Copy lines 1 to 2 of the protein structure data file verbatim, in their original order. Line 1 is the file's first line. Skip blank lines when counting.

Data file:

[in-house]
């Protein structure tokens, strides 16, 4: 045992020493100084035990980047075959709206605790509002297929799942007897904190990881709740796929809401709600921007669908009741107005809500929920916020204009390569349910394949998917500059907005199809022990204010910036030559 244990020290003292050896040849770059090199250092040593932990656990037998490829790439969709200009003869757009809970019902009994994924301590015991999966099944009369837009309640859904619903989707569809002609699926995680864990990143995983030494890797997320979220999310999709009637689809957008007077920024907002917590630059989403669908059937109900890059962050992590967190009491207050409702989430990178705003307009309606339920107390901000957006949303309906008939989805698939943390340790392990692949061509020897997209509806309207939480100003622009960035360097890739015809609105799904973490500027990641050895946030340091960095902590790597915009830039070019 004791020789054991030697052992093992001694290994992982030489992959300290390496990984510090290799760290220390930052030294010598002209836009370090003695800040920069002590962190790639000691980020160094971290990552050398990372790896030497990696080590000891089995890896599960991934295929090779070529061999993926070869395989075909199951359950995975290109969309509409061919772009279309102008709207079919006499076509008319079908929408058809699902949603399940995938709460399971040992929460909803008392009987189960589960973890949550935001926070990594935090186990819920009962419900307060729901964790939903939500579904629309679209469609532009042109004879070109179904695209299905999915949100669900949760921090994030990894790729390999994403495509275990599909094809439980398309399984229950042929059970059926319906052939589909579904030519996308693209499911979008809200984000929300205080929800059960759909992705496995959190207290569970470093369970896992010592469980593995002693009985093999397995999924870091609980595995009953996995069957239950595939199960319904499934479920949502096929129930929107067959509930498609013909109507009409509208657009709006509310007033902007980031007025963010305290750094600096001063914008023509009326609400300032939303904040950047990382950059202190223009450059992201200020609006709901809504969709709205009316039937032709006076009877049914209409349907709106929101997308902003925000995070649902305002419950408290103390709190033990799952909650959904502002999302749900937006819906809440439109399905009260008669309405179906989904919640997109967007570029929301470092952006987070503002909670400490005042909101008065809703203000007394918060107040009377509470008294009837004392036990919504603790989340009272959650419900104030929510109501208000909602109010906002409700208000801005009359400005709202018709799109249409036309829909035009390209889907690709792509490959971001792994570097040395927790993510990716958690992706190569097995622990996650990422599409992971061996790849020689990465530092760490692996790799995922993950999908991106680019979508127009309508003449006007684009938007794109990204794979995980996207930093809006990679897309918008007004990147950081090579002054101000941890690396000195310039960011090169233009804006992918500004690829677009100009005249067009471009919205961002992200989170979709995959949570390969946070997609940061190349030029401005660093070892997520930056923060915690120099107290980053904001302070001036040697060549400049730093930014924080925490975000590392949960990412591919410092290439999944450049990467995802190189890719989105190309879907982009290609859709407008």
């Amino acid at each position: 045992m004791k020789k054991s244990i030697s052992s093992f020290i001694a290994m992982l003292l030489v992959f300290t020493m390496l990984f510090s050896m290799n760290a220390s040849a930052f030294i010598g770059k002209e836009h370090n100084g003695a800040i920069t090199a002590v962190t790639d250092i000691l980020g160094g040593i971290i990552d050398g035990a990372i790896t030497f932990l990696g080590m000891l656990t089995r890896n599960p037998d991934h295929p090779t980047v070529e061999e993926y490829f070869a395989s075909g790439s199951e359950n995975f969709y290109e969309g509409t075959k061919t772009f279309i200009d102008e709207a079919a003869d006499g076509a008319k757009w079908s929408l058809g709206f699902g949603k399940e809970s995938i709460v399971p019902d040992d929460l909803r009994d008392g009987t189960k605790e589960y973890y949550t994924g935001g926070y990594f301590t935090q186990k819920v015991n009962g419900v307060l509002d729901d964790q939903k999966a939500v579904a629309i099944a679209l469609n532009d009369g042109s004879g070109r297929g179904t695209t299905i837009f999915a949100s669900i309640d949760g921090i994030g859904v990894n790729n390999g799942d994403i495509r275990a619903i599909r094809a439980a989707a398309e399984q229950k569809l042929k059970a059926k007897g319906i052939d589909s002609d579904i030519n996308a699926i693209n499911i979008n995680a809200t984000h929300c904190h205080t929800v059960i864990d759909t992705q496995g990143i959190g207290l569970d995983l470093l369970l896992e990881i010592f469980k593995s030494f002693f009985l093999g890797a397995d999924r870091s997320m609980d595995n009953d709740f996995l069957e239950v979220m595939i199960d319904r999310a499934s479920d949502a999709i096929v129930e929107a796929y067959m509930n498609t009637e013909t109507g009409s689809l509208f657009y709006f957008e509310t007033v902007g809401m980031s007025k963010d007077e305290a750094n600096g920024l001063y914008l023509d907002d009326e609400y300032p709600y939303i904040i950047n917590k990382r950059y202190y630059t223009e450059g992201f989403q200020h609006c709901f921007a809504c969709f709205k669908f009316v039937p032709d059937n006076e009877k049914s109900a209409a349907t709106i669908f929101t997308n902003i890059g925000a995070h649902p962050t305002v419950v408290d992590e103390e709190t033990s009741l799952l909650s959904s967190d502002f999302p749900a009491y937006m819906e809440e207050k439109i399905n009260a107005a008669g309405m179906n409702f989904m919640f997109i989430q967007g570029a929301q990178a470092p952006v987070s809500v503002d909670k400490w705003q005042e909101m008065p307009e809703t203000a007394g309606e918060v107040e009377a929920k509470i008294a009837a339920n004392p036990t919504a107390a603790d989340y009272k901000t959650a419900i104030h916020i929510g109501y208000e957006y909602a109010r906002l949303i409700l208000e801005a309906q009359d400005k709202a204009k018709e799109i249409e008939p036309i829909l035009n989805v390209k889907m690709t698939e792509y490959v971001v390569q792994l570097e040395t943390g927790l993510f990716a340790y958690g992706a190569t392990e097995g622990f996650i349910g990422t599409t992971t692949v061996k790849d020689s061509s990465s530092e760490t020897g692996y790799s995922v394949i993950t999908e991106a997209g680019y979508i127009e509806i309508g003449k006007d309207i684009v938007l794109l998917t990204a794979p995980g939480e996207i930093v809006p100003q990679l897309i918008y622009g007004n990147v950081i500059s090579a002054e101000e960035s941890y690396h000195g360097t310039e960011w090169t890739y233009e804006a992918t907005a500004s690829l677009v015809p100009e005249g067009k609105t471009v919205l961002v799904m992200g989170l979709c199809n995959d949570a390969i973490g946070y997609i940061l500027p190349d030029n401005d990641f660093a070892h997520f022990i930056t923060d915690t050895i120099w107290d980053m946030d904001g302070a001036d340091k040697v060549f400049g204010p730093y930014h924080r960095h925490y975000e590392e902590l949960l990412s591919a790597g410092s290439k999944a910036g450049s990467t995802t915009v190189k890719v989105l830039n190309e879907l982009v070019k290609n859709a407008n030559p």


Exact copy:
[in-house]
């Protein structure tokens, strides 16, 4: 045992020493100084035990980047075959709206605790509002297929799942007897904190990881709740796929809401709600921007669908009741107005809500929920916020204009390569349910394949998917500059907005199809022990204010910036030559 244990020290003292050896040849770059090199250092040593932990656990037998490829790439969709200009003869757009809970019902009994994924301590015991999966099944009369837009309640859904619903989707569809002609699926995680864990990143995983030494890797997320979220999310999709009637689809957008007077920024907002917590630059989403669908059937109900890059962050992590967190009491207050409702989430990178705003307009309606339920107390901000957006949303309906008939989805698939943390340790392990692949061509020897997209509806309207939480100003622009960035360097890739015809609105799904973490500027990641050895946030340091960095902590790597915009830039070019 004791020789054991030697052992093992001694290994992982030489992959300290390496990984510090290799760290220390930052030294010598002209836009370090003695800040920069002590962190790639000691980020160094971290990552050398990372790896030497990696080590000891089995890896599960991934295929090779070529061999993926070869395989075909199951359950995975290109969309509409061919772009279309102008709207079919006499076509008319079908929408058809699902949603399940995938709460399971040992929460909803008392009987189960589960973890949550935001926070990594935090186990819920009962419900307060729901964790939903939500579904629309679209469609532009042109004879070109179904695209299905999915949100669900949760921090994030990894790729390999994403495509275990599909094809439980398309399984229950042929059970059926319906052939589909579904030519996308693209499911979008809200984000929300205080929800059960759909992705496995959190207290569970470093369970896992010592469980593995002693009985093999397995999924870091609980595995009953996995069957239950595939199960319904499934479920949502096929129930929107067959509930498609013909109507009409509208657009709006509310007033902007980031007025963010305290750094600096001063914008023509009326609400300032939303904040950047990382950059202190223009450059992201200020609006709901809504969709709205009316039937032709006076009877049914209409349907709106929101997308902003925000995070649902305002419950408290103390709190033990799952909650959904502002999302749900937006819906809440439109399905009260008669309405179906989904919640997109967007570029929301470092952006987070503002909670400490005042909101008065809703203000007394918060107040009377509470008294009837004392036990919504603790989340009272959650419900104030929510109501208000909602109010906002409700208000801005009359400005709202018709799109249409036309829909035009390209889907690709792509490959971001792994570097040395927790993510990716958690992706190569097995622990996650990422599409992971061996790849020689990465530092760490692996790799995922993950999908991106680019979508127009309508003449006007684009938007794109990204794979995980996207930093809006990679897309918008007004990147950081090579002054101000941890690396000195310039960011090169233009804006992918500004690829677009100009005249067009471009919205961002992200989170979709995959949570390969946070997609940061190349030029401005660093070892997520930056923060915690120099107290980053904001302070001036040697060549400049730093930014924080925490975000590392949960990412591919410092290439999944450049990467995802190189890719989105190309879907982009290609859709407008």